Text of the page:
Tuesday, December 13, 2005

1884 War's trauma wears on the children left behind

is the headline in the USAToday (December 13, 2005) with a color photograph. In March 1944 my father enlisted in the U.S. Marines. Things didn't look good either in Europe or the Pacific for the U.S. The same nay-sayers were around that we hear today. I don't remember being resilient or fearful, either one. But I know this. I looked to my mother and other adults like grandparents, aunts (all the uncles were gone to war) and neighbors for clues on how to behave and what to think. How do we know that children are helped by being asked to express their fears publicly about their mothers and fathers in uniform? We didn't draw pictures of airplanes and bombs to send to dad--we drew flowers, blue skies, and houses, with happy children. I'm sure the Marines were teaching him about bombs and guns--we needed to remind him why he'd enlisted.

My mother must have been fearful--I regret that of all the things we talked about over the years, I never thought to ask that. I can't imagine how she made it financially with four small children, let alone emotionally. But looking up at her from the vantage point of a four year old, I saw only confidence, resolve, determination, integrity, honesty and love. She was who she was and she never changed the whole 60 years I knew her.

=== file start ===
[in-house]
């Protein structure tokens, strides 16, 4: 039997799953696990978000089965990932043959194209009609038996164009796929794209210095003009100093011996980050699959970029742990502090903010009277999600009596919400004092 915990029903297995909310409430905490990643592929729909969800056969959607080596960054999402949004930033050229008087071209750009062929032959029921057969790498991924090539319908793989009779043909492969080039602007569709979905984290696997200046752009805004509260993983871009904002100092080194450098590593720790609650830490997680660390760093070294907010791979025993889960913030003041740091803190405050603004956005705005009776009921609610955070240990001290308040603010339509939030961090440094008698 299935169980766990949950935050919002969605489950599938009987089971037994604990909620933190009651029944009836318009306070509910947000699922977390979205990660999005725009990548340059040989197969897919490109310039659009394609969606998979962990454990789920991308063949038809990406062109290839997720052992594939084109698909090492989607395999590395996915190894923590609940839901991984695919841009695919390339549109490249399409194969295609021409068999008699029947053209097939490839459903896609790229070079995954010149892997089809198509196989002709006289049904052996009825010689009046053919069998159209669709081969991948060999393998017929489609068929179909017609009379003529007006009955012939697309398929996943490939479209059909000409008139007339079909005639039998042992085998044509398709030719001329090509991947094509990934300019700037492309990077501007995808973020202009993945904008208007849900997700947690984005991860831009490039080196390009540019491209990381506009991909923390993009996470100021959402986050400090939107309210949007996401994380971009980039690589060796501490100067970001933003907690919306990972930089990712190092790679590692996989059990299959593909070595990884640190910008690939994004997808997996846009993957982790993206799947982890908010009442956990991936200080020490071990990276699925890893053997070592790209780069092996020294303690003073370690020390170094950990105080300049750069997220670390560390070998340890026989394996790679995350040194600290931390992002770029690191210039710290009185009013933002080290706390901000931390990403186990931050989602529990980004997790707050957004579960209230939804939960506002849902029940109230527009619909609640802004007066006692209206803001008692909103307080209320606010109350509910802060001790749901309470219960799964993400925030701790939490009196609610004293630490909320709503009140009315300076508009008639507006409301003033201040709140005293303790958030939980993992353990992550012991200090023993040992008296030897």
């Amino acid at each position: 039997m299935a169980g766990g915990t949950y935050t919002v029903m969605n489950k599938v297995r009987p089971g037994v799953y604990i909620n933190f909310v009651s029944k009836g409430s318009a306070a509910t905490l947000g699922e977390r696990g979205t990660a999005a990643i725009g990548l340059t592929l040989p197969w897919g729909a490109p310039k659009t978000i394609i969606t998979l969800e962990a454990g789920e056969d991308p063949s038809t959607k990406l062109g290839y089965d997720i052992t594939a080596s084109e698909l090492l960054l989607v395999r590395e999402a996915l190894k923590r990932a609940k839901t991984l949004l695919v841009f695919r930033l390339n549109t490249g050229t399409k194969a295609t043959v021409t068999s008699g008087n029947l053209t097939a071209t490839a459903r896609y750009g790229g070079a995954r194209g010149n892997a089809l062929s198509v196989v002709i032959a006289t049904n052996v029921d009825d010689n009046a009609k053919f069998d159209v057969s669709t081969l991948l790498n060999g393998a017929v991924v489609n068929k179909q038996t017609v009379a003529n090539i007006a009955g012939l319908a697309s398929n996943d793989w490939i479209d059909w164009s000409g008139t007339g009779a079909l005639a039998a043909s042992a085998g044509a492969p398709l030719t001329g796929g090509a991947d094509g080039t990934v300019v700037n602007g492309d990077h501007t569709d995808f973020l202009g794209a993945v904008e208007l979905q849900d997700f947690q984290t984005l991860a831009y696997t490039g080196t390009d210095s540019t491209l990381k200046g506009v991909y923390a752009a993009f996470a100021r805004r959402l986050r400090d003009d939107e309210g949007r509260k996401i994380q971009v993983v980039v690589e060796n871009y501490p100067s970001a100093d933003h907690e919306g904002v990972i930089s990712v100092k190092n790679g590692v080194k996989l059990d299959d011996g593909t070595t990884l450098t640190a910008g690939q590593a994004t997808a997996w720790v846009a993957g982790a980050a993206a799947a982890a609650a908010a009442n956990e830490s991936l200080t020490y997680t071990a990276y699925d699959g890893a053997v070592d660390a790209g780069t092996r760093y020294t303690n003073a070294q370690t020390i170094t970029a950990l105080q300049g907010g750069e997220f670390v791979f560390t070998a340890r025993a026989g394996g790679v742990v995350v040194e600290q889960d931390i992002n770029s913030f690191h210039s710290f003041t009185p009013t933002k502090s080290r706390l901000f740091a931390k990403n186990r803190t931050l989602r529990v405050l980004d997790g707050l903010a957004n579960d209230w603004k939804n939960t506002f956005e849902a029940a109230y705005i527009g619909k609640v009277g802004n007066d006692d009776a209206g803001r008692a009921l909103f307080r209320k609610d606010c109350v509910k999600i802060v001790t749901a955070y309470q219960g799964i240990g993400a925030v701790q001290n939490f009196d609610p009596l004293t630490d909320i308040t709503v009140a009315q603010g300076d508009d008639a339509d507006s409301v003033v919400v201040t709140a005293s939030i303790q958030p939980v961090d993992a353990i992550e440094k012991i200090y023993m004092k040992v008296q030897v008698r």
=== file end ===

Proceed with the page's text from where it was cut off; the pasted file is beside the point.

One day Mike Balluf, whose father was in the Navy, and I were riffling through the trash behind his house (he lived directly behind me). We pulled out a beautiful, dark brown ceramic teapot. We didn't have anything this pretty in our house, so I carried my wonderful find home to show my mother. She turned it over, saw the "Japan" mark (I probably didn't know how to read), and put it in our trash. You don't always have to talk an issue to death for children to learn that war is serious stuff.

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